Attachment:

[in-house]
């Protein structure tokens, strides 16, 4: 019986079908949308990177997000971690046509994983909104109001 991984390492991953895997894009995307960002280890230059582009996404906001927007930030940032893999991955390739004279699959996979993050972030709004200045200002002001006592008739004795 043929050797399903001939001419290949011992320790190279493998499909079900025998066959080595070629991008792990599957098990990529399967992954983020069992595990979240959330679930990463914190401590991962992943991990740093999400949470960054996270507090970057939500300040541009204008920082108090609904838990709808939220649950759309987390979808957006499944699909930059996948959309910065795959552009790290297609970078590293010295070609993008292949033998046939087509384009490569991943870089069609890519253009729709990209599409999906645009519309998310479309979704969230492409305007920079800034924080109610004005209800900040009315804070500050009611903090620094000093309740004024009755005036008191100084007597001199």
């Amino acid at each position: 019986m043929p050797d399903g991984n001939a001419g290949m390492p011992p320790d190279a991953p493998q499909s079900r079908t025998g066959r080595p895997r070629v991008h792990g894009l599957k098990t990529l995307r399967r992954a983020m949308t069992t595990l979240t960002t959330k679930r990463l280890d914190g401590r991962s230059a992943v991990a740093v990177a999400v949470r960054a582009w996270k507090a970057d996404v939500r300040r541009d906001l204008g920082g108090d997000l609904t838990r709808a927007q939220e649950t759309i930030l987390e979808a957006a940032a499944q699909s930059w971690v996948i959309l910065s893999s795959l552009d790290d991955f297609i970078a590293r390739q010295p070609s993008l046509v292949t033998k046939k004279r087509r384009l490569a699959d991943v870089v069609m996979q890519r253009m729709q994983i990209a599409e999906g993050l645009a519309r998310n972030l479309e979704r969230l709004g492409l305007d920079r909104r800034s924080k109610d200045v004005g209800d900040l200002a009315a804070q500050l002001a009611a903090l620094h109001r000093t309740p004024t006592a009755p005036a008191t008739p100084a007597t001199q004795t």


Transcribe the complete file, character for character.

[in-house]
């Protein structure tokens, strides 16, 4: 019986079908949308990177997000971690046509994983909104109001 991984390492991953895997894009995307960002280890230059582009996404906001927007930030940032893999991955390739004279699959996979993050972030709004200045200002002001006592008739004795 043929050797399903001939001419290949011992320790190279493998499909079900025998066959080595070629991008792990599957098990990529399967992954983020069992595990979240959330679930990463914190401590991962992943991990740093999400949470960054996270507090970057939500300040541009204008920082108090609904838990709808939220649950759309987390979808957006499944699909930059996948959309910065795959552009790290297609970078590293010295070609993008292949033998046939087509384009490569991943870089069609890519253009729709990209599409999906645009519309998310479309979704969230492409305007920079800034924080109610004005209800900040009315804070500050009611903090620094000093309740004024009755005036008191100084007597001199």
């Amino acid at each position: 019986m043929p050797d399903g991984n001939a001419g290949m390492p011992p320790d190279a991953p493998q499909s079900r079908t025998g066959r080595p895997r070629v991008h792990g894009l599957k098990t990529l995307r399967r992954a983020m949308t069992t595990l979240t960002t959330k679930r990463l280890d914190g401590r991962s230059a992943v991990a740093v990177a999400v949470r960054a582009w996270k507090a970057d996404v939500r300040r541009d906001l204008g920082g108090d997000l609904t838990r709808a927007q939220e649950t759309i930030l987390e979808a957006a940032a499944q699909s930059w971690v996948i959309l910065s893999s795959l552009d790290d991955f297609i970078a590293r390739q010295p070609s993008l046509v292949t033998k046939k004279r087509r384009l490569a699959d991943v870089v069609m996979q890519r253009m729709q994983i990209a599409e999906g993050l645009a519309r998310n972030l479309e979704r969230l709004g492409l305007d920079r909104r800034s924080k109610d200045v004005g209800d900040l200002a009315a804070q500050l002001a009611a903090l620094h109001r000093t309740p004024t006592a009755p005036a008191t008739p100084a007597t001199q004795t």